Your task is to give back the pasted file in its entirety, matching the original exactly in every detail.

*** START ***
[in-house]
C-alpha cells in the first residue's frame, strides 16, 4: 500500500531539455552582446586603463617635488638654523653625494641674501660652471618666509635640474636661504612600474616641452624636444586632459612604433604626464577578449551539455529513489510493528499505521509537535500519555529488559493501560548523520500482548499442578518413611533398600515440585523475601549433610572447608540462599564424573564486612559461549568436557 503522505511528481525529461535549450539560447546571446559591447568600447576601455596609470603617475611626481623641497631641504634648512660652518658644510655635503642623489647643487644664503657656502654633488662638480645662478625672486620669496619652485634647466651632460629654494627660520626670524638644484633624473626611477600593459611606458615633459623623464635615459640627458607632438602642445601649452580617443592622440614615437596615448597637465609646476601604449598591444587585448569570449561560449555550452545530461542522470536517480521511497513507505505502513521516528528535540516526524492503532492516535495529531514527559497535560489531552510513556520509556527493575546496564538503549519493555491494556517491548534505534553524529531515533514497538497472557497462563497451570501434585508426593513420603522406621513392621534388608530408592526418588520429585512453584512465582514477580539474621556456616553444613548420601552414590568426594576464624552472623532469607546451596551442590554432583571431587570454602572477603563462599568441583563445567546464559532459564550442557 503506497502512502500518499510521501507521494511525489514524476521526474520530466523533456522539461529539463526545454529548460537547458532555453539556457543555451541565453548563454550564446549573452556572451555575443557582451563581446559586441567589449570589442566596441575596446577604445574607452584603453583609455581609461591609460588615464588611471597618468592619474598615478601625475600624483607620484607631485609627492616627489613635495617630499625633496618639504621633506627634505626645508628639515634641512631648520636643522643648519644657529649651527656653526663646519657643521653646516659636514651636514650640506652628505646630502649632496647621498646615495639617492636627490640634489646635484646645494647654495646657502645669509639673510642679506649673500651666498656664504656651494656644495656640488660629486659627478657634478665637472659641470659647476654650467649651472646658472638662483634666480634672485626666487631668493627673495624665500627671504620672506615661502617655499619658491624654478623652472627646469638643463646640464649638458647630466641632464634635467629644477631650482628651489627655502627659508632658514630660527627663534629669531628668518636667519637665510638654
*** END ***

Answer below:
[in-house]
C-alpha cells in the first residue's frame, strides 16, 4: 500500500531539455552582446586603463617635488638654523653625494641674501660652471618666509635640474636661504612600474616641452624636444586632459612604433604626464577578449551539455529513489510493528499505521509537535500519555529488559493501560548523520500482548499442578518413611533398600515440585523475601549433610572447608540462599564424573564486612559461549568436557 503522505511528481525529461535549450539560447546571446559591447568600447576601455596609470603617475611626481623641497631641504634648512660652518658644510655635503642623489647643487644664503657656502654633488662638480645662478625672486620669496619652485634647466651632460629654494627660520626670524638644484633624473626611477600593459611606458615633459623623464635615459640627458607632438602642445601649452580617443592622440614615437596615448597637465609646476601604449598591444587585448569570449561560449555550452545530461542522470536517480521511497513507505505502513521516528528535540516526524492503532492516535495529531514527559497535560489531552510513556520509556527493575546496564538503549519493555491494556517491548534505534553524529531515533514497538497472557497462563497451570501434585508426593513420603522406621513392621534388608530408592526418588520429585512453584512465582514477580539474621556456616553444613548420601552414590568426594576464624552472623532469607546451596551442590554432583571431587570454602572477603563462599568441583563445567546464559532459564550442557 503506497502512502500518499510521501507521494511525489514524476521526474520530466523533456522539461529539463526545454529548460537547458532555453539556457543555451541565453548563454550564446549573452556572451555575443557582451563581446559586441567589449570589442566596441575596446577604445574607452584603453583609455581609461591609460588615464588611471597618468592619474598615478601625475600624483607620484607631485609627492616627489613635495617630499625633496618639504621633506627634505626645508628639515634641512631648520636643522643648519644657529649651527656653526663646519657643521653646516659636514651636514650640506652628505646630502649632496647621498646615495639617492636627490640634489646635484646645494647654495646657502645669509639673510642679506649673500651666498656664504656651494656644495656640488660629486659627478657634478665637472659641470659647476654650467649651472646658472638662483634666480634672485626666487631668493627673495624665500627671504620672506615661502617655499619658491624654478623652472627646469638643463646640464649638458647630466641632464634635467629644477631650482628651489627655502627659508632658514630660527627663534629669531628668518636667519637665510638654